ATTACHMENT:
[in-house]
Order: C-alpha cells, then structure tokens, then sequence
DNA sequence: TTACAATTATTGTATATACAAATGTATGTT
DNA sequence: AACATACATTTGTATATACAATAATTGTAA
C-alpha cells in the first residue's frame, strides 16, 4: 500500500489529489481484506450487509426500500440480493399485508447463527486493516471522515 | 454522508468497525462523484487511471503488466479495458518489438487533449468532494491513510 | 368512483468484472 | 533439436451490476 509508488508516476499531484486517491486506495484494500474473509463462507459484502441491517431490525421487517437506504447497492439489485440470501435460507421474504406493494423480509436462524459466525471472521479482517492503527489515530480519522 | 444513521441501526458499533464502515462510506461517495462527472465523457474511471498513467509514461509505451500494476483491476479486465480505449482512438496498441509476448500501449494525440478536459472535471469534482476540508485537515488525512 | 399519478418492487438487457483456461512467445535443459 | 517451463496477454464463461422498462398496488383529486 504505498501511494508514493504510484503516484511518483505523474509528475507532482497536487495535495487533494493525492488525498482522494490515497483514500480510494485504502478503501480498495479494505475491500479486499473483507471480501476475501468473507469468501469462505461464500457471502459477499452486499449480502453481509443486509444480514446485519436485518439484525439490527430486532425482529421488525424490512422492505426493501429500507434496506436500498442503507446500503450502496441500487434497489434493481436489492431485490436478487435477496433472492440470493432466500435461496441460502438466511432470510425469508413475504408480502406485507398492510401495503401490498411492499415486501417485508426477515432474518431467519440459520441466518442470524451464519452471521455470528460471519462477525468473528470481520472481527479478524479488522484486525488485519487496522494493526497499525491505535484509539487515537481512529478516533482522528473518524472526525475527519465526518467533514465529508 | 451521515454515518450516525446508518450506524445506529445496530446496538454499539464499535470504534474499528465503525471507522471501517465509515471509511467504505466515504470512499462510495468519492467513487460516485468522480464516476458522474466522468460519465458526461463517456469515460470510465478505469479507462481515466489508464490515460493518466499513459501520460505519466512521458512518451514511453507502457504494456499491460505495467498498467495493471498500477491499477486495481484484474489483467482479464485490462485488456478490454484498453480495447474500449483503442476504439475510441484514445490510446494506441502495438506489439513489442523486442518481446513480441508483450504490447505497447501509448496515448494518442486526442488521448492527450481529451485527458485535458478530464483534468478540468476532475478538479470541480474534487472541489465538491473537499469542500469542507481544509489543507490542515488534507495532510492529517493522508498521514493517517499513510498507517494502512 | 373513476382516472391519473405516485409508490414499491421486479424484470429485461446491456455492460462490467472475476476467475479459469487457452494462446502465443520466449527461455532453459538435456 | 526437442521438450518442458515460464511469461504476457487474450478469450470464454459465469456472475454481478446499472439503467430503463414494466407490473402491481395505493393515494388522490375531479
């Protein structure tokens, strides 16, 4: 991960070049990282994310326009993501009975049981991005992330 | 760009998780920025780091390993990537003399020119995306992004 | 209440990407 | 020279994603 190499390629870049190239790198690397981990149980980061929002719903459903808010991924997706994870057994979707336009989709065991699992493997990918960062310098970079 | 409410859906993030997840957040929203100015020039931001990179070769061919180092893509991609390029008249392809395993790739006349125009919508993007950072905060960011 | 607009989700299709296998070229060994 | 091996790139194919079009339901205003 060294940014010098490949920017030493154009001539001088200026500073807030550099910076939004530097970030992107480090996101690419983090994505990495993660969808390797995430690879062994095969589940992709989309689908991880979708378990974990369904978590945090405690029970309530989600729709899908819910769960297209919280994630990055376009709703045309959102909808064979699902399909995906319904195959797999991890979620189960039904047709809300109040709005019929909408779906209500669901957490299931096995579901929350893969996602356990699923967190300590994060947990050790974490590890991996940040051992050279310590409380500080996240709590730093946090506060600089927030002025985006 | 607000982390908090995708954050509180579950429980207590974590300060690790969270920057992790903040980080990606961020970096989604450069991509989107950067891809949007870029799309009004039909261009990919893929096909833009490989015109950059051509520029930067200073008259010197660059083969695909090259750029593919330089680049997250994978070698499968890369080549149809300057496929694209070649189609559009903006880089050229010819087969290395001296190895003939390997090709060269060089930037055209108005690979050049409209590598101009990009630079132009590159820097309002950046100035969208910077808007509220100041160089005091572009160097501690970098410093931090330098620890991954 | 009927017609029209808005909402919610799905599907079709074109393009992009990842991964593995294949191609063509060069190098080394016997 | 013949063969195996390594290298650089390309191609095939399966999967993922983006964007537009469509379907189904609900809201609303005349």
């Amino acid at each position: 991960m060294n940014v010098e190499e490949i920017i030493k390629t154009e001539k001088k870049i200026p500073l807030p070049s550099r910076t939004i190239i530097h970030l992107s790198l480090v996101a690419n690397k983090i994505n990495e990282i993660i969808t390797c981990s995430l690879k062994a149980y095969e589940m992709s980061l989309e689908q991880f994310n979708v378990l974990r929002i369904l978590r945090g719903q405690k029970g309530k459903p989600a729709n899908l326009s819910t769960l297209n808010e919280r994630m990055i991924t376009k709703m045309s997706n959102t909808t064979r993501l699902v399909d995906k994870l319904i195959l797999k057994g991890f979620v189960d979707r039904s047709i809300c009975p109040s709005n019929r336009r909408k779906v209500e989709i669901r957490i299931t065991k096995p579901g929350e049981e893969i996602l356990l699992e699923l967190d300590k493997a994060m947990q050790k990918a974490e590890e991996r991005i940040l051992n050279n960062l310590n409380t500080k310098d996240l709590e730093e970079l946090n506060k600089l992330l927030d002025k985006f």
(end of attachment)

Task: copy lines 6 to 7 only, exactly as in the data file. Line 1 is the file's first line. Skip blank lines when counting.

């Protein structure tokens, strides 16, 4: 991960070049990282994310326009993501009975049981991005992330 | 760009998780920025780091390993990537003399020119995306992004 | 209440990407 | 020279994603 190499390629870049190239790198690397981990149980980061929002719903459903808010991924997706994870057994979707336009989709065991699992493997990918960062310098970079 | 409410859906993030997840957040929203100015020039931001990179070769061919180092893509991609390029008249392809395993790739006349125009919508993007950072905060960011 | 607009989700299709296998070229060994 | 091996790139194919079009339901205003 060294940014010098490949920017030493154009001539001088200026500073807030550099910076939004530097970030992107480090996101690419983090994505990495993660969808390797995430690879062994095969589940992709989309689908991880979708378990974990369904978590945090405690029970309530989600729709899908819910769960297209919280994630990055376009709703045309959102909808064979699902399909995906319904195959797999991890979620189960039904047709809300109040709005019929909408779906209500669901957490299931096995579901929350893969996602356990699923967190300590994060947990050790974490590890991996940040051992050279310590409380500080996240709590730093946090506060600089927030002025985006 | 607000982390908090995708954050509180579950429980207590974590300060690790969270920057992790903040980080990606961020970096989604450069991509989107950067891809949007870029799309009004039909261009990919893929096909833009490989015109950059051509520029930067200073008259010197660059083969695909090259750029593919330089680049997250994978070698499968890369080549149809300057496929694209070649189609559009903006880089050229010819087969290395001296190895003939390997090709060269060089930037055209108005690979050049409209590598101009990009630079132009590159820097309002950046100035969208910077808007509220100041160089005091572009160097501690970098410093931090330098620890991954 | 009927017609029209808005909402919610799905599907079709074109393009992009990842991964593995294949191609063509060069190098080394016997 | 013949063969195996390594290298650089390309191609095939399966999967993922983006964007537009469509379907189904609900809201609303005349």
């Amino acid at each position: 991960m060294n940014v010098e190499e490949i920017i030493k390629t154009e001539k001088k870049i200026p500073l807030p070049s550099r910076t939004i190239i530097h970030l992107s790198l480090v996101a690419n690397k983090i994505n990495e990282i993660i969808t390797c981990s995430l690879k062994a149980y095969e589940m992709s980061l989309e689908q991880f994310n979708v378990l974990r929002i369904l978590r945090g719903q405690k029970g309530k459903p989600a729709n899908l326009s819910t769960l297209n808010e919280r994630m990055i991924t376009k709703m045309s997706n959102t909808t064979r993501l699902v399909d995906k994870l319904i195959l797999k057994g991890f979620v189960d979707r039904s047709i809300c009975p109040s709005n019929r336009r909408k779906v209500e989709i669901r957490i299931t065991k096995p579901g929350e049981e893969i996602l356990l699992e699923l967190d300590k493997a994060m947990q050790k990918a974490e590890e991996r991005i940040l051992n050279n960062l310590n409380t500080k310098d996240l709590e730093e970079l946090n506060k600089l992330l927030d002025k985006f």